Owen: I’d say that the biggest thing is learning how to take edits. I’ve always been a good writer. That’s probably my main skill in a professional environment, I’d say. For a long time, I’d turn in assignments for school and I wouldn’t get much feedback. I’d turn in articles for my school newspaper, I won’t get much feedback.
Then when I went to The Tribune, all of a sudden it was professional. I was writing these pieces. They were going to go in the paper. A lot of people are going to see them so they had really high standards that they were upholding. Right away, it was a shock to my system where I’d turn in an article, it came back, and it was just completely filled with red ink.
I had to learn pretty quickly that you can’t take it personally. All those edits are there to improve your work, and that’s definitely something that I’ve been able to carry in both to school but also at this internship. Just being able to take edits and learn from them and not take it too personally because people are just trying to uphold a high standard of work and they’re trying to help you get there. That’s definitely something I learned from that. Also, just expanding my skills as a writer, learning how to work within teams, meet deadlines, workflows, that sort of thing. I definitely learned a lot about it as well.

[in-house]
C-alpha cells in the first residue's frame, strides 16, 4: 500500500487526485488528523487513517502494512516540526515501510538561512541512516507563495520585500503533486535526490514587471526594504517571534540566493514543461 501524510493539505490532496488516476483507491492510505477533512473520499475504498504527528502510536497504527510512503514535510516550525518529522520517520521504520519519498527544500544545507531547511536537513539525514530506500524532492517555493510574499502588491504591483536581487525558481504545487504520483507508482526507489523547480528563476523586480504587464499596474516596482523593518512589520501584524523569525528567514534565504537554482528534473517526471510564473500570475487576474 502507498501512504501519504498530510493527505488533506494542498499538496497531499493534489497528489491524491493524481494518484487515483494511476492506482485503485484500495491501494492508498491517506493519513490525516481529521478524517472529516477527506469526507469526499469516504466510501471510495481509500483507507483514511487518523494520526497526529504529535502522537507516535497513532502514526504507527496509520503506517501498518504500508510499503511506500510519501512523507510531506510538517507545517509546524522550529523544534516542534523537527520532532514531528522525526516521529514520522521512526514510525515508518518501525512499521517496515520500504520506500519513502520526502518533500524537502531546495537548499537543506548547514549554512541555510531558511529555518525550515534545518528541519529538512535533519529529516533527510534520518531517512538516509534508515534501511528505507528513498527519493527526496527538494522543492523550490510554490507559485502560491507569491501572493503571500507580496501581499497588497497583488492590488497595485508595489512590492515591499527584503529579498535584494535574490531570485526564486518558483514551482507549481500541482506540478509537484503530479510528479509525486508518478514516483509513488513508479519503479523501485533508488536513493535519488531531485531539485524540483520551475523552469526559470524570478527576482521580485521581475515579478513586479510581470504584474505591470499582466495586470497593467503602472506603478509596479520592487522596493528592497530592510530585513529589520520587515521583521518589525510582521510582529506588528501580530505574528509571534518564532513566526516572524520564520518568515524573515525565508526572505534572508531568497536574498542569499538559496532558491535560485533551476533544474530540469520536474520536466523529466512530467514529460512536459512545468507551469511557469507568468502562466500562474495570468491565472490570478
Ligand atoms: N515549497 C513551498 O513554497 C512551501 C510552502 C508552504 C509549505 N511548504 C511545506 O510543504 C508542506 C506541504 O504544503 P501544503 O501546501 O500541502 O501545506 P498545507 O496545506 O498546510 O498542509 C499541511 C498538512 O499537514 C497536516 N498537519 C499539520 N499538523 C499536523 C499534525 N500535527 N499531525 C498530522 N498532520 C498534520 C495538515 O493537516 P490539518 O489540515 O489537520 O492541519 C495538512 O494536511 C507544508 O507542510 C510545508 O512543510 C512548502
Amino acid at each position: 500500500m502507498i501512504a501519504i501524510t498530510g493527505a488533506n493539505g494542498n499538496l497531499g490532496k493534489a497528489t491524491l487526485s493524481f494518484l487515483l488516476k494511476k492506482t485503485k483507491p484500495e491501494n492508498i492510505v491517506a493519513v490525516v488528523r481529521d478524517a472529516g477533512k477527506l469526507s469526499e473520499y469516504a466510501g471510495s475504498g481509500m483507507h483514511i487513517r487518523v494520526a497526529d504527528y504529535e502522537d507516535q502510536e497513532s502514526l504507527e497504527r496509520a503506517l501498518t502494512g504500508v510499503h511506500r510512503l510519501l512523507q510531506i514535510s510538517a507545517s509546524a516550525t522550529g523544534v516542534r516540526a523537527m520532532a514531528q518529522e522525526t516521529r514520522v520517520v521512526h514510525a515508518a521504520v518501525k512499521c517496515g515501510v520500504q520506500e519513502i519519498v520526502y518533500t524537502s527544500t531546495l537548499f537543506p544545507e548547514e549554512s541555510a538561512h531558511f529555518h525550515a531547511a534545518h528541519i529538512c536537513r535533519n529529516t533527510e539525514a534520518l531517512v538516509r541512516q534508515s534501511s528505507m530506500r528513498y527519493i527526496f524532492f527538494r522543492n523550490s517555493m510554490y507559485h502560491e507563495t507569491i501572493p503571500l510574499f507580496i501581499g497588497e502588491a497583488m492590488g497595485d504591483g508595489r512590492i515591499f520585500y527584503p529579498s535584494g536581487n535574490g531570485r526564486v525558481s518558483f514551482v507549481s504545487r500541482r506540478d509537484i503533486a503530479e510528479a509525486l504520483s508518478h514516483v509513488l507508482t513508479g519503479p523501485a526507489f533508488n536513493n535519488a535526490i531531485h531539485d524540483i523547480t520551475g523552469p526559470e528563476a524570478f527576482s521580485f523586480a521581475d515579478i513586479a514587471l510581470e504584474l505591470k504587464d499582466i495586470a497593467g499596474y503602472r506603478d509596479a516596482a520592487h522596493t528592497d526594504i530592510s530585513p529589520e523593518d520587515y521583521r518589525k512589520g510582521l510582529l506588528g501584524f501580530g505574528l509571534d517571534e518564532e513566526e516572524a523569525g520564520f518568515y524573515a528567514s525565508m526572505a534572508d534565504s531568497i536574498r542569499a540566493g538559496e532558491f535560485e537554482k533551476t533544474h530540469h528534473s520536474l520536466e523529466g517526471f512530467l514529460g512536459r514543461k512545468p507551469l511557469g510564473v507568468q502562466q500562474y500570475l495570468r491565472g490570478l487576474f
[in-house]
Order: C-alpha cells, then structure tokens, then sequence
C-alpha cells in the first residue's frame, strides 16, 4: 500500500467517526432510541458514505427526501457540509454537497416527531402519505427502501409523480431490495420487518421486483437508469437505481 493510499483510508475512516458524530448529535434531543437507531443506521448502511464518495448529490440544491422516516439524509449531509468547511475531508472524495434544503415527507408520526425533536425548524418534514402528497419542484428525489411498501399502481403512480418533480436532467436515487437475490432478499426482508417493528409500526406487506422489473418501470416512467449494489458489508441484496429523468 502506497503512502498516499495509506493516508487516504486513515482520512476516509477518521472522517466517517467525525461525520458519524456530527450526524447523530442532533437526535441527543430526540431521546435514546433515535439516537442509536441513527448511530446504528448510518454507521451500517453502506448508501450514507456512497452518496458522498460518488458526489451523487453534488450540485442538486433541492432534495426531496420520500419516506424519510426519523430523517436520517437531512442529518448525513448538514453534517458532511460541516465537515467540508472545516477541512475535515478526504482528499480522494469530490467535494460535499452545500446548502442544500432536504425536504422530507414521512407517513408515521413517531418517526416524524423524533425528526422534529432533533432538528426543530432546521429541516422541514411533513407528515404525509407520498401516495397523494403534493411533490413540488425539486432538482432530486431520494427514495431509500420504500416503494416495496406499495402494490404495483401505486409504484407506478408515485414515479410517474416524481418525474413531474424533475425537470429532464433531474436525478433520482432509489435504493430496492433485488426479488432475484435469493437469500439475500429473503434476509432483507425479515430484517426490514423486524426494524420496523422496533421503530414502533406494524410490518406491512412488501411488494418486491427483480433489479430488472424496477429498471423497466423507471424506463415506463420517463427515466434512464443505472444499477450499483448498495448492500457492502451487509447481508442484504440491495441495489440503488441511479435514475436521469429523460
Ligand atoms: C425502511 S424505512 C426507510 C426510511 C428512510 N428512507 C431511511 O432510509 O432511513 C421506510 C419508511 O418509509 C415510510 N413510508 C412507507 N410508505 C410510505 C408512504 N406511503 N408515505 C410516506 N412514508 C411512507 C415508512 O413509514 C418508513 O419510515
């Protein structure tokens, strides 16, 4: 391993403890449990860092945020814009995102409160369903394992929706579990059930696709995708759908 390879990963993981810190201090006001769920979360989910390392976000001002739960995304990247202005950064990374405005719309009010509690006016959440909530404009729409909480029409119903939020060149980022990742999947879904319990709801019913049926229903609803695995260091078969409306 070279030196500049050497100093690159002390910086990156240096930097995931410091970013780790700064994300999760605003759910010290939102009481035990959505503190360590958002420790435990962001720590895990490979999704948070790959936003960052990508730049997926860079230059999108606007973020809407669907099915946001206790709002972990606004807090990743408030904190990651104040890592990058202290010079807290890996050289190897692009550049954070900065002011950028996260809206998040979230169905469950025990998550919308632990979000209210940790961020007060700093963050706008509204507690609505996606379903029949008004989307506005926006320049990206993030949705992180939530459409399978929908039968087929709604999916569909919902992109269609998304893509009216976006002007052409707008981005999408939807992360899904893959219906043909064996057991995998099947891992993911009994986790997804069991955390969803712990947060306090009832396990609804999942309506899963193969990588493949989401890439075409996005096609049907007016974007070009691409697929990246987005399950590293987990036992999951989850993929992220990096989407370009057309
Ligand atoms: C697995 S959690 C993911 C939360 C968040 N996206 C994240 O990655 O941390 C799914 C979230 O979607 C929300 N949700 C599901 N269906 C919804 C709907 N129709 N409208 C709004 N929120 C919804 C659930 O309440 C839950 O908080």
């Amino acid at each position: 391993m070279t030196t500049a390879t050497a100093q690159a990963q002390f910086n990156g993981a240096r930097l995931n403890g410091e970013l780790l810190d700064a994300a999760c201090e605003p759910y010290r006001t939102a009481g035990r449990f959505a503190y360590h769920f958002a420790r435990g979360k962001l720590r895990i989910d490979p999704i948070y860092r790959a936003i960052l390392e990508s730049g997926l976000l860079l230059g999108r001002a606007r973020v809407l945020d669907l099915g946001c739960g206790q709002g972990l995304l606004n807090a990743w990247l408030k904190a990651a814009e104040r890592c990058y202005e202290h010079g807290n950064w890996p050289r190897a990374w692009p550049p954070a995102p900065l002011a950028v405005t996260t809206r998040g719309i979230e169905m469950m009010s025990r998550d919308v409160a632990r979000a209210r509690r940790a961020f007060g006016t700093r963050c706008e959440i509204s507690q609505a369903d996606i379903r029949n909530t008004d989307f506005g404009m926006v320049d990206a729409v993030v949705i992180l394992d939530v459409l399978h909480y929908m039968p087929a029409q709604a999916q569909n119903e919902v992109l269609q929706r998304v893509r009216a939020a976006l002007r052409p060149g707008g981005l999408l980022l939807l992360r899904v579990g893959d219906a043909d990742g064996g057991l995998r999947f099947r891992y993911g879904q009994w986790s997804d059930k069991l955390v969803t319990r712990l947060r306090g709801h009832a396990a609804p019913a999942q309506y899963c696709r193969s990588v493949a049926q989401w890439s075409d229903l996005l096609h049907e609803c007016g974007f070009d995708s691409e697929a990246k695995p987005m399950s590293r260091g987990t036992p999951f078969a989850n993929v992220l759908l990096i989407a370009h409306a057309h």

Ben: Something that is so important when I’m applying for jobs in this industry, especially at the entry-level but in general, probably, is to focus on skills and not just responsibilities. For example, Owen knew that he could write well and figured that he could do well in a social media position not because he was good at social media and not because he really even knew anything about social media, but because he knew he possessed a core skill that was transferable to the role and would be essential to the success of anyone in that position.